clock menu more-arrow no yes

Filed under:

A look back on Kayleigh Truong’s season

The sophomore made major strides

NCAA Women’s Basketball-WCC Tournament-BYU vs Gonzaga Kirby Lee-USA TODAY Sports

To utilize your two WCC Player of the Year scorers, you need to be able to get them the ball. And thanks to sophomore Kayleigh Truong, the Zags’ offense was able to do just that. The 5’9 guard maintained the vaunted offense through dynamic passing and helped shore up their defense to boot.

Truong’s steadiness was readily visible in her freshman season. Out of the gate she scored 18 points as a freshman on 4-6 from behind the arc and played major minutes from the beginning. Those minutes were expanded due to teammate Katie Campbell tearing her ACL. The adjustment led to Truong having to wear more hats than you’d expect a freshman to have to.

Truong would go on to average 6 points and 2.7 assists as a secondary ball handler and starter. She would go on to earn WCC honors as a member of the conference’s All-Freshman team. She helped with her outside shooting as well, hitting at a 37% clip.

Her sophomore year saw her role expand to primary offensive starter, leading to a major increase in assists and offensive looks. When we previewed the 20-21 season, editor Keith Ybanez emphasized that for Truong to build off of her freshman season she’d need to improve her reads and improve on her assist-to-turnover ratio.

And she did just that. Truong ballooned her 76 assists from the previous season to 110 with her additional minutes. Her aggressive style still allowed for her to improve her assist-to-turnover rate from 1.33 to 1.86. Truong’s aggressive style is the major contributor to her turnovers as she tries often to thread the needle and push the offense.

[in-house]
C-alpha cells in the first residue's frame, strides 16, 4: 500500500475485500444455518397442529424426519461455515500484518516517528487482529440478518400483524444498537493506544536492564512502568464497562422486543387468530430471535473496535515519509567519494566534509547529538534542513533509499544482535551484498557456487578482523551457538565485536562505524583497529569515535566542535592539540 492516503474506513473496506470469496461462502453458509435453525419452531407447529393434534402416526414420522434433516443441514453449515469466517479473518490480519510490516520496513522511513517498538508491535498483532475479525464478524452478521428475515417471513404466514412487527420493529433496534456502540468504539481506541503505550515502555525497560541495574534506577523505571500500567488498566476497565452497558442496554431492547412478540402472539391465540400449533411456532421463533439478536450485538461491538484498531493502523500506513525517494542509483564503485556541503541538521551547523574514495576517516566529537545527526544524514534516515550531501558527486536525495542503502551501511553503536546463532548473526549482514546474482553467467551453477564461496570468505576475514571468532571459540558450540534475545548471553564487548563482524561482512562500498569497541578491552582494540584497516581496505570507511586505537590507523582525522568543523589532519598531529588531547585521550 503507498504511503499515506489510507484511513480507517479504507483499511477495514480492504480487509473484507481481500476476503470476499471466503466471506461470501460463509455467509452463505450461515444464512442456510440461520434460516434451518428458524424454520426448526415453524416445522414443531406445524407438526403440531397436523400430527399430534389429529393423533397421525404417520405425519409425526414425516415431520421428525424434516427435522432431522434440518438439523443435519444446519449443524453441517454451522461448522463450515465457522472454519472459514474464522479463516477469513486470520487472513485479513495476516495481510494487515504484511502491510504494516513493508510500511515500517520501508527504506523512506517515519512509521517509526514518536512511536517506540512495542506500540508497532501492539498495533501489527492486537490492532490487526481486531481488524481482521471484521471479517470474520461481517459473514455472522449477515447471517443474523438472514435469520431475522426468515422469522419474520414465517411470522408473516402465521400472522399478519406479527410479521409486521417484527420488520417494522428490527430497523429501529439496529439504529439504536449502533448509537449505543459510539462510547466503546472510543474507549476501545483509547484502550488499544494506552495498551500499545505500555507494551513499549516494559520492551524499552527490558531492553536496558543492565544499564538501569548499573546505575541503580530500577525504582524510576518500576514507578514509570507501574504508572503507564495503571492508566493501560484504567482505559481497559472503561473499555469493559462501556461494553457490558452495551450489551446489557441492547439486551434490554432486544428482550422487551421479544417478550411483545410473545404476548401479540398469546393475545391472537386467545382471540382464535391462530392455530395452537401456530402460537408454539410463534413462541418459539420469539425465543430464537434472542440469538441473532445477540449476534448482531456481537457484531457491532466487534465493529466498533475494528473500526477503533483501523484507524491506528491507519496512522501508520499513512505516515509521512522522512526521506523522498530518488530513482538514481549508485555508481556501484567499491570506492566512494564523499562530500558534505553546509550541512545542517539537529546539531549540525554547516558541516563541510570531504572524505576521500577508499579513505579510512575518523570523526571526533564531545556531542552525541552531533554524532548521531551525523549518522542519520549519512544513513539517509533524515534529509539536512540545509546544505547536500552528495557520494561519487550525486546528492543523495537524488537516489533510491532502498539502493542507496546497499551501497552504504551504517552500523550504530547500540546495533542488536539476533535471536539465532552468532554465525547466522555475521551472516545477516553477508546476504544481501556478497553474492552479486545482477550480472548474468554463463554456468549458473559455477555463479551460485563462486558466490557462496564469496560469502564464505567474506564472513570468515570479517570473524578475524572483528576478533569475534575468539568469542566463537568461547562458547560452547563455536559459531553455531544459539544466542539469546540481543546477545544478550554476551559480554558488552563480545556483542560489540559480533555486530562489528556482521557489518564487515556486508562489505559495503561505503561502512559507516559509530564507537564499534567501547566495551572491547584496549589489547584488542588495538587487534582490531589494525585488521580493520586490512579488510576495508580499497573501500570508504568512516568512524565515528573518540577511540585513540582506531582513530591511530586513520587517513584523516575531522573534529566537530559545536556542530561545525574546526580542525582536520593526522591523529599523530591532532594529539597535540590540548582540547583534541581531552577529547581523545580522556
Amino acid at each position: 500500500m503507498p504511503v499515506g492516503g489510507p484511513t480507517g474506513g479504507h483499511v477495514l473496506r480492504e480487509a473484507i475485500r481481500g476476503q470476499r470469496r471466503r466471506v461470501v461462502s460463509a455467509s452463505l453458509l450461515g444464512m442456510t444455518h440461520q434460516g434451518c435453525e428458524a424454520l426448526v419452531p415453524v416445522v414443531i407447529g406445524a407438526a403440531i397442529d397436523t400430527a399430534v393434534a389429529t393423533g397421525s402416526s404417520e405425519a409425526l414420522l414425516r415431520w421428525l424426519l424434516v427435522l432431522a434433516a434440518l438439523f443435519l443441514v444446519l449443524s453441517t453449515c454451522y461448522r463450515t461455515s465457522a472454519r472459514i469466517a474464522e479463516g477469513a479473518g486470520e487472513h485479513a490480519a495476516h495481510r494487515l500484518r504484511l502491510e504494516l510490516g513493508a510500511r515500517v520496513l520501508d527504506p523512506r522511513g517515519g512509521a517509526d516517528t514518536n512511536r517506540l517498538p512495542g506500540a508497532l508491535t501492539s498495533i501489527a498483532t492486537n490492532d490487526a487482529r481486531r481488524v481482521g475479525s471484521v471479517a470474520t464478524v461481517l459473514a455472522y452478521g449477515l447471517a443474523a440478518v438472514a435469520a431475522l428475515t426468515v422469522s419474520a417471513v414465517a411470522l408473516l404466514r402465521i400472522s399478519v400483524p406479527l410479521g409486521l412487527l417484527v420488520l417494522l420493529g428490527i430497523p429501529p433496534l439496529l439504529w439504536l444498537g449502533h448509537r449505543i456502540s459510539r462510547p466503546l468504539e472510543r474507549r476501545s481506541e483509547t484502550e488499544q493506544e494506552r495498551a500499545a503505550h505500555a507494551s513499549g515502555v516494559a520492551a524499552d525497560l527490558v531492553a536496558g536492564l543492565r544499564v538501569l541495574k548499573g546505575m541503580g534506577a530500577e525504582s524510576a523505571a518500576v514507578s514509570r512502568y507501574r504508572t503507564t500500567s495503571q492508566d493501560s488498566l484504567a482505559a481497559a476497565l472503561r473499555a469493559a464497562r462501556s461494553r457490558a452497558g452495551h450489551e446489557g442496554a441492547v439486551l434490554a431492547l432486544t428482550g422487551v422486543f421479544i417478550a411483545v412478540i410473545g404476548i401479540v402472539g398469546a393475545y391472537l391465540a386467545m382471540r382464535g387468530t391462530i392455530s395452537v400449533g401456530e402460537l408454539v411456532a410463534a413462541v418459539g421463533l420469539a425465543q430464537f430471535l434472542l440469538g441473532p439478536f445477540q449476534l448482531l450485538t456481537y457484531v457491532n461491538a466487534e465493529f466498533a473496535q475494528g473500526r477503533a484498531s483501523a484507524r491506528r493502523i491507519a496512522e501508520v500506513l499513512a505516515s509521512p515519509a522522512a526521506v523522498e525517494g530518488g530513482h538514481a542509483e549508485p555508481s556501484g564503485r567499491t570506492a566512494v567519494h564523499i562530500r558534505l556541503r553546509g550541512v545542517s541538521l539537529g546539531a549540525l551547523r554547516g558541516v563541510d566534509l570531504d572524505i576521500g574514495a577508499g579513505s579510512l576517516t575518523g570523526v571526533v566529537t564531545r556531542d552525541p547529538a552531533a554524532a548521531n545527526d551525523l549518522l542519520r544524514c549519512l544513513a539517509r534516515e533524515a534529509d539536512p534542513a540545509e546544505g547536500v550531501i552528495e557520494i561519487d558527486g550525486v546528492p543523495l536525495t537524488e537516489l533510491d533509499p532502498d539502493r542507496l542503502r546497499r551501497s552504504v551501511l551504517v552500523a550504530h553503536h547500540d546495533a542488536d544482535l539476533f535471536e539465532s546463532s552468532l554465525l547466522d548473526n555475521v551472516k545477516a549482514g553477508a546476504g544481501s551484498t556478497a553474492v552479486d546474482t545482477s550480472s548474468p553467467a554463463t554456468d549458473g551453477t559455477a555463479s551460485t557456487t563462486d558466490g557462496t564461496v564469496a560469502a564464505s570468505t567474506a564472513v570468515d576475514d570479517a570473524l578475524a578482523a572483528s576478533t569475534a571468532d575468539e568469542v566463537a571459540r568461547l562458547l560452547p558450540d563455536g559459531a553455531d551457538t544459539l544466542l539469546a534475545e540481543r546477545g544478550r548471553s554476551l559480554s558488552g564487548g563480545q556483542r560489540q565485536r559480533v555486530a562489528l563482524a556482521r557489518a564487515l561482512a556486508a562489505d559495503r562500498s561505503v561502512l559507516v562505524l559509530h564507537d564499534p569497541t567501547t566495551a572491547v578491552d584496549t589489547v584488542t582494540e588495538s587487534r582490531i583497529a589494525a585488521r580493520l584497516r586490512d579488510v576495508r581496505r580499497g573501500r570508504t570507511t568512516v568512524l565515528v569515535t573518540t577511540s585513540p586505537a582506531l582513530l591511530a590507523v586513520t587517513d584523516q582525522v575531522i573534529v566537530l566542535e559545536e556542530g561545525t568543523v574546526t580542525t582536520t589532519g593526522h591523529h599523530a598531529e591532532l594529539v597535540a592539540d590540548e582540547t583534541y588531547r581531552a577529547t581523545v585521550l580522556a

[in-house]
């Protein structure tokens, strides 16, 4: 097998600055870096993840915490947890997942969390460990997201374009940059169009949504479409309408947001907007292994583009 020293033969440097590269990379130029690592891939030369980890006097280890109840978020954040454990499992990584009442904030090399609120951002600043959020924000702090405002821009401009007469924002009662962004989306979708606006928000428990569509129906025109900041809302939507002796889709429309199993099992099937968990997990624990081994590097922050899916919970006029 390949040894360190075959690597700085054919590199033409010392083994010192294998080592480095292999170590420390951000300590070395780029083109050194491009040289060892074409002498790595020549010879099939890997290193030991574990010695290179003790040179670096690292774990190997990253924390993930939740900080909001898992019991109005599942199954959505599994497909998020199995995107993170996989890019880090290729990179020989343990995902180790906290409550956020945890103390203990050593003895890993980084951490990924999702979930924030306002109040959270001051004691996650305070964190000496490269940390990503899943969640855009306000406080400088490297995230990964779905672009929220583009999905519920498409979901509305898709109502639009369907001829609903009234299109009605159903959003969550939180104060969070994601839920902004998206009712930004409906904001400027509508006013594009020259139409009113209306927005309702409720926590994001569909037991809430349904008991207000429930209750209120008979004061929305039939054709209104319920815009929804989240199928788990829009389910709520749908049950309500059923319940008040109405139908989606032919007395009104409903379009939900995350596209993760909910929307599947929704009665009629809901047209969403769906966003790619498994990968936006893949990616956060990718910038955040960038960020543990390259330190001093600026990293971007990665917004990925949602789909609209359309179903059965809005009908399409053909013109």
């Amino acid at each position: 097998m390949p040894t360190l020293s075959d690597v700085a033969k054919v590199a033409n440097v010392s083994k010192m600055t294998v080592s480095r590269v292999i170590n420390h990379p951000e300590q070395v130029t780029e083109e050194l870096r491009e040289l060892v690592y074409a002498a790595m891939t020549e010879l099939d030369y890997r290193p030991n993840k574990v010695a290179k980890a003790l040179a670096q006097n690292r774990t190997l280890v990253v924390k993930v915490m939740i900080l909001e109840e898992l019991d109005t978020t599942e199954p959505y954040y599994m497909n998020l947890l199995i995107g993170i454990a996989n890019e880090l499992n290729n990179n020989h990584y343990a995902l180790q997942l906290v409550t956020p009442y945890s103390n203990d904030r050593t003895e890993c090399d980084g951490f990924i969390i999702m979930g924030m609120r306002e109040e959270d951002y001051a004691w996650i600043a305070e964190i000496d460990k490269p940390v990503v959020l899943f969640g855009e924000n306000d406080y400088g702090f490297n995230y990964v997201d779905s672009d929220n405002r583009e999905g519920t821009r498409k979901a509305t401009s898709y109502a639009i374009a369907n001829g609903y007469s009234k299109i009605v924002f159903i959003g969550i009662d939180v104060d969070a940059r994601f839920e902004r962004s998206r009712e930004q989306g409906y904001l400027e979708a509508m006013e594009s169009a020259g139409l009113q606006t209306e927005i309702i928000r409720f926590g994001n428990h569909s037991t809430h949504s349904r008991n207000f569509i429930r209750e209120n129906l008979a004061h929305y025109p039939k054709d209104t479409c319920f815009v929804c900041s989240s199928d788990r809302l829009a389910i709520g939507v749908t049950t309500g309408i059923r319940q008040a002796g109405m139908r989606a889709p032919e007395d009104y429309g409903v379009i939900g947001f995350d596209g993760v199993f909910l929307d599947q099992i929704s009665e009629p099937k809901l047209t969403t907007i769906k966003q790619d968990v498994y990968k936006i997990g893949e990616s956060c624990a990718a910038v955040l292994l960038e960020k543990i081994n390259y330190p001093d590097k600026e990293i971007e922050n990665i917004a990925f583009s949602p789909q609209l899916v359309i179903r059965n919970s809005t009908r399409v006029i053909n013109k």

Truong finished the year averaging 7.8 points on 38.9% shooting and 4.1 assists per game. Truong showed flashes of being a passing virtuoso her freshman year, with a high of 7 assists once that year. Her sophomore year saw her racking up 7 assists or more four times throughout the shortened season. And when she was on, she was unstoppable.

She dimed up 9 assists against St. Mary’s in only 23 minutes with one lone turnover at the end of January. In only 21 minutes against Pepperdine, she ratcheted 7 assists and no turnovers in a 46 point win.

What is harder to articulate is Truong’s expansion in her defensive skill set. Though only averaging 1 steal a game, Truong was tasked with difficult defensive assignments while also expanding her understanding of reading opposing offenses and how to disrupt their ball handler.

Truong will be looked at to help lead the Zags as they reload in the upcoming season. Truong will need to continue to work on her shooting as the Zags lose Jill Townsend and continue to improve her reads of opposing defenses. She will go from starting point guard and facilitator to likely an offensive focal point that will need to enact on whatever defenses give her.

But as the last year has proven, Truong is up for the challenge.